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Undercover Boss: Abroad
A lot or a little?
The parents' guide to what's in this TV show.
What parents need to know
Parents need to know that this reality series spinoff -- which features CEOs from global companies like Domino's Pizza and Best Western Hotels secretly working as entry-level employees -- underscores how companies have a responsibility toward the people who work for them. Some personal stories of workers can be emotional, so not all kids will feel comfortable watching. There is some occasional bleeped salty language (like "ass"), and drinking in restaurants is sometimes visible. Illness and other personal challenges are discussed, and some tasks performed include cleaning soiled bathrooms and other unpleasant tasks.
What's the story?
UNDERCOVER BOSS: ABROAD follows executives of major corporations around the world as they go undercover to get a first-hand look at what is keeping their companies from reaching their full-potential. The reality series spinoff features CEOs from companies like Best Western Hotels and Domino's Pizza disguising themselves and working at entry-level positions in various branches and departments of their company. While there, they learn more about how their corporate policies are impacting the business, as well as the people who are working for them. After a week or two of working incognito, the CEO then reveals herself to the unsuspecting people she met during the week, and shares her observations about what she learned from them.
Is it any good?
Each episode, which is imported from the British and Australian versions of the Undercover Boss franchise, offers a voyeuristic opportunity to watch CEOs discover some of the flaws in their corporate policies while learning about some of the day-to-day struggles their employees face to keep things running in a struggling economy. But much of the show is committed to highlighting the stories of specific workers, whose hard work for the company has gone mostly unrecognized.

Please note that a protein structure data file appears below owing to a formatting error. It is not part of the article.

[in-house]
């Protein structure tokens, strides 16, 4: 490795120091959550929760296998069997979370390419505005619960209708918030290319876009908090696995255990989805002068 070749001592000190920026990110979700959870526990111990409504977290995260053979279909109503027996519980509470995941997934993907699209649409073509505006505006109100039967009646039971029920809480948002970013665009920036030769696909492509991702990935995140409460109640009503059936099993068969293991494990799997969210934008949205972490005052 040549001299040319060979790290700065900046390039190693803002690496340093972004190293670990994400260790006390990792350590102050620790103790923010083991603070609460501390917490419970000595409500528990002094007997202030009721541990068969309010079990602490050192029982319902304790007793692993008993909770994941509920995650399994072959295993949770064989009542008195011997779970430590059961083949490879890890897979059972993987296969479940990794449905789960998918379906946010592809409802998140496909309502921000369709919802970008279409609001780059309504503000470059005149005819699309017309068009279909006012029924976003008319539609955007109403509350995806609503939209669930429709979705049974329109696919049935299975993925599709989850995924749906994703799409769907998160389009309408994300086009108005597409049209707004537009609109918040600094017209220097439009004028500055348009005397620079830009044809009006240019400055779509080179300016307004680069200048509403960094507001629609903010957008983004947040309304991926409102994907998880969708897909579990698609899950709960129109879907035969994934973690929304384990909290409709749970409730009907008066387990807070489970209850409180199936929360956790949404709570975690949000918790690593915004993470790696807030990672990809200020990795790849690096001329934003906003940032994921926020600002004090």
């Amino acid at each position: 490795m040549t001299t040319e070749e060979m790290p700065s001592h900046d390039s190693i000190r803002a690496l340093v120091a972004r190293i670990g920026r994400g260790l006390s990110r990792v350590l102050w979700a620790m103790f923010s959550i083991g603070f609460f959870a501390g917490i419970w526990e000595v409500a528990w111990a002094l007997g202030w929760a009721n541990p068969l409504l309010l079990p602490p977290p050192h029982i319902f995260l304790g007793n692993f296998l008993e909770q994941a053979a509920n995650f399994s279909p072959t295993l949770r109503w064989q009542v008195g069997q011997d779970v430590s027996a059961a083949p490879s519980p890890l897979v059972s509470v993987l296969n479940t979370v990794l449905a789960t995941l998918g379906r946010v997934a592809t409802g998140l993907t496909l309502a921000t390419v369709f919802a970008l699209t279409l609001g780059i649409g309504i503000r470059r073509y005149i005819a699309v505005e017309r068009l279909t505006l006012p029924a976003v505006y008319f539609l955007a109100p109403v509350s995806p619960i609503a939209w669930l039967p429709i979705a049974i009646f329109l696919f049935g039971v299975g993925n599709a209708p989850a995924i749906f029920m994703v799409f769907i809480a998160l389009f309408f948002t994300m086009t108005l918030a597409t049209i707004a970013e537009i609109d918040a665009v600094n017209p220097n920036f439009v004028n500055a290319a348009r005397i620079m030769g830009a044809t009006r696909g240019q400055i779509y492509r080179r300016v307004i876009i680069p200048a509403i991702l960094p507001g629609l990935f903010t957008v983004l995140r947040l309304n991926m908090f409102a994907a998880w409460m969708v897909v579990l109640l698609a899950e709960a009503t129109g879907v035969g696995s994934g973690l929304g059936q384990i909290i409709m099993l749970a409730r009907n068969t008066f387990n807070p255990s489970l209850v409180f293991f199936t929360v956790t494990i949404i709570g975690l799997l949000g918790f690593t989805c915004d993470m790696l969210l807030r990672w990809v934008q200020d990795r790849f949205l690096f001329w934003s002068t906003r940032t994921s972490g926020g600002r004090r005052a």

One can't help but suspect that the CEO is purposely introduced to people and/or situations to create an entertaining show. You also can't help but wonder how inspired some of the executives remain after the cameras are turned off. Nonetheless, it succeeds in highlighting the importance of bridging the gap between executives and the people who make the companies run at the most basic level.
Talk to your kids about ...
Families can talk about the media portrays people working in the corporate environment vs. those who work in lower-level positions. What are some of the stereotypes associated with each? How do the representations of these positions differ in other countries?
Do you think that what the CEOs are doing here is ethical? If it leads to positive changes, do the ends justify the means? Are there ways to find out the same information without lying or being sneaky?
For kids who love reality television
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Common Sense Media's unbiased ratings are created by expert reviewers and aren't influenced by the product's creators or by any of our funders, affiliates, or partners.